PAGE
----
“Climate and weather are significant factors affecting agriculture production around the world. Both seasonal and regional variability in weather directly influence crop yield potential.”

– USDA’s Major World Crop Areas and Climate Profiles report

Food producers around the world, be they subsistence farmers or multinational enterprises, face a fiercer battle with the weather than ever.

The perennial concerns of rising production costs, stricter rules on use of agrochemicals, and insecure supply lines are dynamics that are increasingly understood and managed. The battle with weather volatility has often been one-sided with the only defense being good farming practice.

With tight margins and often grave consequences, weather volatility must be guarded against. And increasingly, growers, large and small, are extending their management practices to the arena of ‘weather’. Advances in technology have enabled growers to integrate the use of high-yield seed varieties and planned applications of fertilizers, herbicides, and fungicides; yet for many weather remains the intractable problem.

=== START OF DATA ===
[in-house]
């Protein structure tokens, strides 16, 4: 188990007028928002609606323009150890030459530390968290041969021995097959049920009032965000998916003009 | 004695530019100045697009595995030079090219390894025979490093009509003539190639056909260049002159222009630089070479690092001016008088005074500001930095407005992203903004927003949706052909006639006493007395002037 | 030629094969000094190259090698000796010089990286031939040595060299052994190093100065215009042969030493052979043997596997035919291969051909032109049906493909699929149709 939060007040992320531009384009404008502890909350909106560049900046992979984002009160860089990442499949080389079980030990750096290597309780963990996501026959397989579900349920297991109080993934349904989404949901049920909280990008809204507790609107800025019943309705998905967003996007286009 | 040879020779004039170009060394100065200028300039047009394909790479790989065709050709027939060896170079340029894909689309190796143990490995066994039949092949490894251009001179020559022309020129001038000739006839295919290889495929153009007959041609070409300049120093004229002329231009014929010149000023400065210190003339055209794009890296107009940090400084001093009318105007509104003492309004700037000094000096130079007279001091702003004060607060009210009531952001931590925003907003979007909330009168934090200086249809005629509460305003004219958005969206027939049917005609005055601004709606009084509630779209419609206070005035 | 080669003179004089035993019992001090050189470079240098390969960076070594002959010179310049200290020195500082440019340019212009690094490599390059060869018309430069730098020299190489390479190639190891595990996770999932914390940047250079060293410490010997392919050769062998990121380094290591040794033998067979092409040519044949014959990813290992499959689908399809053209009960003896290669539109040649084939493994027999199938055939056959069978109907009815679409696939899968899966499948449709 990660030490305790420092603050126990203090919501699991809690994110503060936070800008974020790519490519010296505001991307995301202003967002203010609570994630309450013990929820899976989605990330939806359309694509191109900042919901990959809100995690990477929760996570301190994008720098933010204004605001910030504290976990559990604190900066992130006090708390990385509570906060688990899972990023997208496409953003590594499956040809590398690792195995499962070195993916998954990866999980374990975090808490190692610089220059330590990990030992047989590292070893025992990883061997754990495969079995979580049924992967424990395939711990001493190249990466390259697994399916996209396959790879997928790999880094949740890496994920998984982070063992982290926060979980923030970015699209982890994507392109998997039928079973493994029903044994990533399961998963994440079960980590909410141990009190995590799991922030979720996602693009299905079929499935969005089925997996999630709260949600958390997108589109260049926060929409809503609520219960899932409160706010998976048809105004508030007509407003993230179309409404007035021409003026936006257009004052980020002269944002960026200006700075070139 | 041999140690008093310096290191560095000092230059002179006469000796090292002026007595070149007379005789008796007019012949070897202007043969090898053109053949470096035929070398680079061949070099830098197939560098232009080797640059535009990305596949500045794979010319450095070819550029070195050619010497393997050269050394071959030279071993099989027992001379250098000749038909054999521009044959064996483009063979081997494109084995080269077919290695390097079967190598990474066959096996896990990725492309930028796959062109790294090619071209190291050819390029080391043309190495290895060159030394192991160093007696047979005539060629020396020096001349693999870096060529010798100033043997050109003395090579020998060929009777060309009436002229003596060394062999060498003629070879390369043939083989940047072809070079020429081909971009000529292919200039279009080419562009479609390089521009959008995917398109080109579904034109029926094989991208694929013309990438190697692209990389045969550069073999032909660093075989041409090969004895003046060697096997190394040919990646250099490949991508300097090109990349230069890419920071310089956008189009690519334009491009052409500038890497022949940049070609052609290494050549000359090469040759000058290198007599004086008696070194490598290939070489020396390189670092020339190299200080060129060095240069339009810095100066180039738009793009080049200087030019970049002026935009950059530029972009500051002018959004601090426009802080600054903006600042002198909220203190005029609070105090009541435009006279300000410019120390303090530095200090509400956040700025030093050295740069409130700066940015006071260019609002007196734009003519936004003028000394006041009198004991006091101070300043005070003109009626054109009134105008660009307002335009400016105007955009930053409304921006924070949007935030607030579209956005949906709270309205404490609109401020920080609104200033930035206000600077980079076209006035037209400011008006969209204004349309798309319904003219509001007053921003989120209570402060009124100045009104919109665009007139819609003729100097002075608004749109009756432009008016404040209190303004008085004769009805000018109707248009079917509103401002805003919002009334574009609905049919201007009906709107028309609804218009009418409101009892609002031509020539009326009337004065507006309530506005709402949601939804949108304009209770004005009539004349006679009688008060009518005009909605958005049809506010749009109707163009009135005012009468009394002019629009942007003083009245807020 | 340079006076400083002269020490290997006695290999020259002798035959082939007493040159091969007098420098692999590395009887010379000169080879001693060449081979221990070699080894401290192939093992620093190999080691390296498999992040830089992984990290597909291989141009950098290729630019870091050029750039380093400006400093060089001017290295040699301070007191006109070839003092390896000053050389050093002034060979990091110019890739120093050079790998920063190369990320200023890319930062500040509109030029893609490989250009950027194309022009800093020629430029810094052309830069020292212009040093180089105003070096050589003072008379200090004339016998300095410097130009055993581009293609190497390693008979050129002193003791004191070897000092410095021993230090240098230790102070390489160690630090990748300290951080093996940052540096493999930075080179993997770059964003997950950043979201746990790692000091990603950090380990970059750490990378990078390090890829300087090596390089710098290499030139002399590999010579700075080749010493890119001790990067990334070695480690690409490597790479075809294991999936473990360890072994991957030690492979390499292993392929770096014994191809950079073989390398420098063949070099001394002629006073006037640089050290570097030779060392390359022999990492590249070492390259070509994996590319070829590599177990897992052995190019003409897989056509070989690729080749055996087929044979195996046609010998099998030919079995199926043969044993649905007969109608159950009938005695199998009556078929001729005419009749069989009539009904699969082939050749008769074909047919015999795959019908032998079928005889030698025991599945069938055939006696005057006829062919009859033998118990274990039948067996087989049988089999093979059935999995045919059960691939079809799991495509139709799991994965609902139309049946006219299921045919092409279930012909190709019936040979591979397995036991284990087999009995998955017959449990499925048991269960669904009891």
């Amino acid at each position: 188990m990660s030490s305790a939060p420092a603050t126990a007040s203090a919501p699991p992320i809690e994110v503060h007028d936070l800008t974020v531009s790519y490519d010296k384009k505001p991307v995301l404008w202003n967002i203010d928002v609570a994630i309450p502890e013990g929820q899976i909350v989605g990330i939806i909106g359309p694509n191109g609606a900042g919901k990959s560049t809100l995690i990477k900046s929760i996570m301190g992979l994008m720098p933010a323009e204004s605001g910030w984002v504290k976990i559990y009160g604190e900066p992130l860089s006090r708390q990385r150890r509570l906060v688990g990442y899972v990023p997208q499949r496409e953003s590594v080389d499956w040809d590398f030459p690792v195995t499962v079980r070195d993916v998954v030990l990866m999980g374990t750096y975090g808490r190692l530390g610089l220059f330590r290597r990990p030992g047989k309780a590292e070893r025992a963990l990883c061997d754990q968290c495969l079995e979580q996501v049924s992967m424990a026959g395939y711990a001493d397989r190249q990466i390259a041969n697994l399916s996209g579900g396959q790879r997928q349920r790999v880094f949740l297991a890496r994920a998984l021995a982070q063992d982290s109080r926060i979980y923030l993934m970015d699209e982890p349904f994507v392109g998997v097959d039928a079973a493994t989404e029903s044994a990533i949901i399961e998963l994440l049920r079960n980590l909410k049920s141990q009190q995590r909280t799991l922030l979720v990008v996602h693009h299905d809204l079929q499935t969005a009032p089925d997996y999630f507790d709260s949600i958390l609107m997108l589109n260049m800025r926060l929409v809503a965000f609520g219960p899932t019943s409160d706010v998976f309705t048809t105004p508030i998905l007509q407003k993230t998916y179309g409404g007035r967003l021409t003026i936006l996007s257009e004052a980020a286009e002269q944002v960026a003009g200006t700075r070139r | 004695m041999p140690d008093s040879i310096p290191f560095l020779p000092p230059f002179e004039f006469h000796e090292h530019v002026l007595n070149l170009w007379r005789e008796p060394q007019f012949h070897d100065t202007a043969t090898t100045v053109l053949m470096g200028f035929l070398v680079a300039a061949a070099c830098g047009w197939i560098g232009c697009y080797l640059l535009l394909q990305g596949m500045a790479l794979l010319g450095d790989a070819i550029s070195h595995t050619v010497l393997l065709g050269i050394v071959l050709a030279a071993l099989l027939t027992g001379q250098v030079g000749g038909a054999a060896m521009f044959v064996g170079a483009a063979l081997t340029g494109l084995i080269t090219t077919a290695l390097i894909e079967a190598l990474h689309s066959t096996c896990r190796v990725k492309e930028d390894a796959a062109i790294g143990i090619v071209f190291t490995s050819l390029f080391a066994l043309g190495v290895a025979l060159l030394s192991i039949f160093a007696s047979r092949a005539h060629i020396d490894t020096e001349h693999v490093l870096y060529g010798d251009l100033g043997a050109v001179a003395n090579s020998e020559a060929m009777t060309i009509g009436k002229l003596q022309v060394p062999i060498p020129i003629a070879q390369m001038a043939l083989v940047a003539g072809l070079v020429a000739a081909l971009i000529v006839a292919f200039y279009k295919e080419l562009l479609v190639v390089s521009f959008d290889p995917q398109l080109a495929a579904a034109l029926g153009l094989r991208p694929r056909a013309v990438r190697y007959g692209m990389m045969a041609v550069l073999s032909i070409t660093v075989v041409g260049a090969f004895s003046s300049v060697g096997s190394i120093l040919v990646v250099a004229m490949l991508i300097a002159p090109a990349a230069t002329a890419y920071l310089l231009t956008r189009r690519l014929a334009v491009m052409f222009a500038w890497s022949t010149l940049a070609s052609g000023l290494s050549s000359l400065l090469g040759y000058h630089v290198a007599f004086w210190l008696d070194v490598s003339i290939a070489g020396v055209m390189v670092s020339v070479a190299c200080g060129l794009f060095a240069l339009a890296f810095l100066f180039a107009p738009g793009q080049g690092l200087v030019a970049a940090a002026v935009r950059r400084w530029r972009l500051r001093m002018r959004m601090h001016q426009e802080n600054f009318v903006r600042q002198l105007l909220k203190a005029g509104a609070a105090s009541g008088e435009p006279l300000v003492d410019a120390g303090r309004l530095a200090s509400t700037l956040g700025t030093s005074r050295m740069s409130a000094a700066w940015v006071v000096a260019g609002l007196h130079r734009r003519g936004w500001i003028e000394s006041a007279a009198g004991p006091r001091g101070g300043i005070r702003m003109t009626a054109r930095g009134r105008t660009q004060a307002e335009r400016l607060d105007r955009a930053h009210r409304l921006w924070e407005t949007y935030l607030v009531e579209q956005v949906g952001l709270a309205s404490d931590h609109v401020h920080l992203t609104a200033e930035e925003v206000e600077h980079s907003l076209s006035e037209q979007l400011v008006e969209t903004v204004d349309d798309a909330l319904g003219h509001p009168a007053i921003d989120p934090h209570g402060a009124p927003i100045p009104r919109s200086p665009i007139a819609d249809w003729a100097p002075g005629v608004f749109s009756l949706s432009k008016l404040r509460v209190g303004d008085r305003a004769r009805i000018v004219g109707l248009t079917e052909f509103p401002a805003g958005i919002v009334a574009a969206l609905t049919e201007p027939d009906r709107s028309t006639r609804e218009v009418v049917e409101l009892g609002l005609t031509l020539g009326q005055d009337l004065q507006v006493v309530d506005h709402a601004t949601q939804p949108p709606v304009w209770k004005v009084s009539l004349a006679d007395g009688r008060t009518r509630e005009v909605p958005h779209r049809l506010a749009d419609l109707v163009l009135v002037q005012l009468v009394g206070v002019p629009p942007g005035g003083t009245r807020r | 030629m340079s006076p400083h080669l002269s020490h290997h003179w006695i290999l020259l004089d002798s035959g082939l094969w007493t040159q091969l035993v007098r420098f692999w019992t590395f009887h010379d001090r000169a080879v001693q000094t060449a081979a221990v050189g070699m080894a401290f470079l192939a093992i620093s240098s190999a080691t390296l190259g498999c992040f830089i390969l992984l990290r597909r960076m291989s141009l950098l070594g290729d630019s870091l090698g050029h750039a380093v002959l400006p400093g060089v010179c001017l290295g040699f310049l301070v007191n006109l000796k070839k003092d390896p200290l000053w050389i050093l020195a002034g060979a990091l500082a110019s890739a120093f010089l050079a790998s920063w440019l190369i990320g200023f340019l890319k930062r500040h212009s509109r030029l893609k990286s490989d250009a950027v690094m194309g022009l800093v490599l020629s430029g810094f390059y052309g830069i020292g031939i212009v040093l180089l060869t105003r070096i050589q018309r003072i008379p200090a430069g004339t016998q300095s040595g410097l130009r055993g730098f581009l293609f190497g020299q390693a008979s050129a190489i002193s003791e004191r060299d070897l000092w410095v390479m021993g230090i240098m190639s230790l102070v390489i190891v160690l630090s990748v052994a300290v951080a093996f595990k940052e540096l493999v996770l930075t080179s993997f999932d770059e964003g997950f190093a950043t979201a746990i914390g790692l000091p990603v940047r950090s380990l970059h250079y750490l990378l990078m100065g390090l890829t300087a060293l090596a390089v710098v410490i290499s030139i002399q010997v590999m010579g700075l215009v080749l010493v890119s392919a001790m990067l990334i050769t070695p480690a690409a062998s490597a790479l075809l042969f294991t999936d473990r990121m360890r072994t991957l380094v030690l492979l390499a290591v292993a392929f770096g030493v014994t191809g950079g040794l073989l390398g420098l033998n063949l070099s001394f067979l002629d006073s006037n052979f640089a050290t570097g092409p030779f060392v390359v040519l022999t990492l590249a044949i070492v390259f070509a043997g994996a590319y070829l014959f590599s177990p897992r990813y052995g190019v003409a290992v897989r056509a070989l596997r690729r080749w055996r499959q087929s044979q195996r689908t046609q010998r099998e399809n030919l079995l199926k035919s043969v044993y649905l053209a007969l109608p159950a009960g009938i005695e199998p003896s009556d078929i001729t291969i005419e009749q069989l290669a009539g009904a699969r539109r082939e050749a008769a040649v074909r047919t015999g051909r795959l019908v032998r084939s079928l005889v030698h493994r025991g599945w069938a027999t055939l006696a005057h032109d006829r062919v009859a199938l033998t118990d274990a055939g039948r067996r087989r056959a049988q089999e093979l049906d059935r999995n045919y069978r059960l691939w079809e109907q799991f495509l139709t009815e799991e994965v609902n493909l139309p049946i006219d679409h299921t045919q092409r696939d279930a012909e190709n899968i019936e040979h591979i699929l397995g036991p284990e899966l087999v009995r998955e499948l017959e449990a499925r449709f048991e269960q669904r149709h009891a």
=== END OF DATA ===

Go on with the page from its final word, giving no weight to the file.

Weather is the single greatest threat and catalyst to the health of a grower’s yield.

From planting to harvest- precipitation, temperature, sunshine hours, and wind will affect the quality and quantity of the crop. When those parameters deviate significantly from the norm a farmer’s skill and planning may count for little. A successful harvest or financial and humanitarian disaster may follow.

For more than a decade, weather risk management tools (including futures contracts, reinsurance, and weather derivatives) have been used to minimize the financial effects of climatic fluctuations.

Losses due to too much rain, too little rain, excessive heat or cold, can be mitigated by using appropriate weather risk management tools.

Increasingly this technology has also been utilized by the humanitarian sector to safeguard smallholder farmers in volatile climates against the perils of famine.

Weather Index Insurance
Global Uses